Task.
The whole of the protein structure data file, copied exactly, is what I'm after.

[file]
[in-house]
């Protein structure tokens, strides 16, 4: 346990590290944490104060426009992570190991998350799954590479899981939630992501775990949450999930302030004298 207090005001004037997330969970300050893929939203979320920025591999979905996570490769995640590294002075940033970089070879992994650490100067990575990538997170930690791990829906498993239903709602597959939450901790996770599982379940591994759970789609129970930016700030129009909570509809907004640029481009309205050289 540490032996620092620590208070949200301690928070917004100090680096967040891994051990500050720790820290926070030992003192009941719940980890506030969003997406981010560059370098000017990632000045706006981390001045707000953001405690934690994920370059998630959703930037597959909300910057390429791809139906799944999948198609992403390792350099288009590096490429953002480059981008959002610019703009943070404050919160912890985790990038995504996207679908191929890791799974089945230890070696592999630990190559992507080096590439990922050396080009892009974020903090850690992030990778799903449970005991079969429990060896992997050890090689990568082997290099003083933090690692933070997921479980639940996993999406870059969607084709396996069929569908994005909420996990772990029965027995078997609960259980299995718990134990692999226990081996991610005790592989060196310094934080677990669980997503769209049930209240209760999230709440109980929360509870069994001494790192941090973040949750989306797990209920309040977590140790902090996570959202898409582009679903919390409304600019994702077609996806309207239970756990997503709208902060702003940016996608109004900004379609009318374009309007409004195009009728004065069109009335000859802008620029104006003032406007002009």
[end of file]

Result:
[in-house]
């Protein structure tokens, strides 16, 4: 346990590290944490104060426009992570190991998350799954590479899981939630992501775990949450999930302030004298 207090005001004037997330969970300050893929939203979320920025591999979905996570490769995640590294002075940033970089070879992994650490100067990575990538997170930690791990829906498993239903709602597959939450901790996770599982379940591994759970789609129970930016700030129009909570509809907004640029481009309205050289 540490032996620092620590208070949200301690928070917004100090680096967040891994051990500050720790820290926070030992003192009941719940980890506030969003997406981010560059370098000017990632000045706006981390001045707000953001405690934690994920370059998630959703930037597959909300910057390429791809139906799944999948198609992403390792350099288009590096490429953002480059981008959002610019703009943070404050919160912890985790990038995504996207679908191929890791799974089945230890070696592999630990190559992507080096590439990922050396080009892009974020903090850690992030990778799903449970005991079969429990060896992997050890090689990568082997290099003083933090690692933070997921479980639940996993999406870059969607084709396996069929569908994005909420996990772990029965027995078997609960259980299995718990134990692999226990081996991610005790592989060196310094934080677990669980997503769209049930209240209760999230709440109980929360509870069994001494790192941090973040949750989306797990209920309040977590140790902090996570959202898409582009679903919390409304600019994702077609996806309207239970756990997503709208902060702003940016996608109004900004379609009318374009309007409004195009009728004065069109009335000859802008620029104006003032406007002009």